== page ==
How Can Behavioral Economics Inform Non-Market Valuation? An Example from the Preference Reversal Literature
Psychological insights have made inroads within most major areas of study in economics. One area where less advance has been made is environmental and resource economics. In this study, we examine the implications of preference reversals over evaluation modes, in which stated economic values critically depend on whether the good is valued jointly with others or in isolation. The question arises because two commonly used methods for eliciting stated preferences differ in that one presents objects together and another presents objects to be evaluated in isolation. Beyond showing an example of the import of behavioral economics, our empirical evidence sheds new light on the factors associated with insensitivity of valuations to the scope of the good.
Alevy, Assistant Professor of Economics, University of Alaska Anchorage; List, Professor of Economics, University of Chicago and NBER; Adamowicz, Professor of Economics, University of Alberta. Thanks to Ian Bateman, Daniel Kahneman, Glenn Harrison, Liesl Koch, and Robert Sugden for helpful comments. Seminar participants at several universities and conferences also provided useful feedback. Any errors or omissions remain our responsibility The views expressed herein are those of the authors and do not necessarily reflect the views of the National Bureau of Economic Research.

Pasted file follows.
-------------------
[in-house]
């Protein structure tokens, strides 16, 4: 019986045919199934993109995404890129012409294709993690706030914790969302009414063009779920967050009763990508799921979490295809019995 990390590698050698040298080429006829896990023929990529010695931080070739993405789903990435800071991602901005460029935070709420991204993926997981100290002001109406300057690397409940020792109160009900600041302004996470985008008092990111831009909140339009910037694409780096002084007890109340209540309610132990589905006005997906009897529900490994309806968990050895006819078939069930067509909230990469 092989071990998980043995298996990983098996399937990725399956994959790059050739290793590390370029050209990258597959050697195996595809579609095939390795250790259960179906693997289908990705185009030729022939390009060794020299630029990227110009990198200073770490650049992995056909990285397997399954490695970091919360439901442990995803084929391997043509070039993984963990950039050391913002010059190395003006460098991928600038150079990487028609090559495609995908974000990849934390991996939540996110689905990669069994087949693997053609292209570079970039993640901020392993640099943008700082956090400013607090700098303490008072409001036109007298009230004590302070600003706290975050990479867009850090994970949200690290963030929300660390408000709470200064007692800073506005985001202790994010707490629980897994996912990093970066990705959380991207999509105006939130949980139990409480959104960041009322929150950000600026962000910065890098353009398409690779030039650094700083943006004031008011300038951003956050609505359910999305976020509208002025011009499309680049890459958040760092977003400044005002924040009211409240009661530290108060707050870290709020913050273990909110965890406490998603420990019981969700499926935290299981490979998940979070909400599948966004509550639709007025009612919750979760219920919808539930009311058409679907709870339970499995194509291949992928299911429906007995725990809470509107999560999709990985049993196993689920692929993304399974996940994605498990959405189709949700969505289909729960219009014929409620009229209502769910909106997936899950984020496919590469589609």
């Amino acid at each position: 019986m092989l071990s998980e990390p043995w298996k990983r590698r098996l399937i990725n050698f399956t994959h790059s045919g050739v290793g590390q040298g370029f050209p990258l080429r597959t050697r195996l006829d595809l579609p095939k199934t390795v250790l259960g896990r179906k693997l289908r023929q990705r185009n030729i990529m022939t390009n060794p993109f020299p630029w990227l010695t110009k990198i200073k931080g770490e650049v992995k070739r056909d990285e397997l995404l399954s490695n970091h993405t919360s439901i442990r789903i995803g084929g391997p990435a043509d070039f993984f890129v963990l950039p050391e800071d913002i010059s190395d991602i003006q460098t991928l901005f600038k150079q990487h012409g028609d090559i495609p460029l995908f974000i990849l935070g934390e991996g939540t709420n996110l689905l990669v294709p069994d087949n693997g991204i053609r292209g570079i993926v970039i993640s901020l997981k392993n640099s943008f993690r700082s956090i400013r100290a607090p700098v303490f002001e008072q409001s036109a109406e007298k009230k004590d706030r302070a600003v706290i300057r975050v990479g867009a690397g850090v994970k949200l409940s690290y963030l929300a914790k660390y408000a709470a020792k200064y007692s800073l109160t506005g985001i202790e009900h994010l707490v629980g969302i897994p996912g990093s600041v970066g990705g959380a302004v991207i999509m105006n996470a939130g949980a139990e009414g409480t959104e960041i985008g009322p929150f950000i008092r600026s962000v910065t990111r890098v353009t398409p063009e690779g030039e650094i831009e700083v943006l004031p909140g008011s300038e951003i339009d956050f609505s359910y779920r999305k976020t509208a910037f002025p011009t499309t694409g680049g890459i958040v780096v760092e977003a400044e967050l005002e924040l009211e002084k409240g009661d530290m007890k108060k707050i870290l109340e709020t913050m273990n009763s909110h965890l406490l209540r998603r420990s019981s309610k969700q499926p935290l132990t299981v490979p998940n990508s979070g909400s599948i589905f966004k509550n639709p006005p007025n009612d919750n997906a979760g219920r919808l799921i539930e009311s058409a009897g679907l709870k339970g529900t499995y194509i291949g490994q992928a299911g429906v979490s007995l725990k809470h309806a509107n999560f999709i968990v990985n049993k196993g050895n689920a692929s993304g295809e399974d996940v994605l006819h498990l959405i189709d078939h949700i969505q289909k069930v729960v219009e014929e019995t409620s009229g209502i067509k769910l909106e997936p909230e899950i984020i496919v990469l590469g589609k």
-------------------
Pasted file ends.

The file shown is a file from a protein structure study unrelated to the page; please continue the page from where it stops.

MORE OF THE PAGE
Jonathan E. Alevy & John A. List & Wiktor L. Adamowicz, 2011. "How Can Behavioral Economics Inform Nonmarket Valuation? An Example from the Preference Reversal Literature," Land Economics, University of Wisconsin Press, vol. 87(3), pages 365-381. citation courtesy of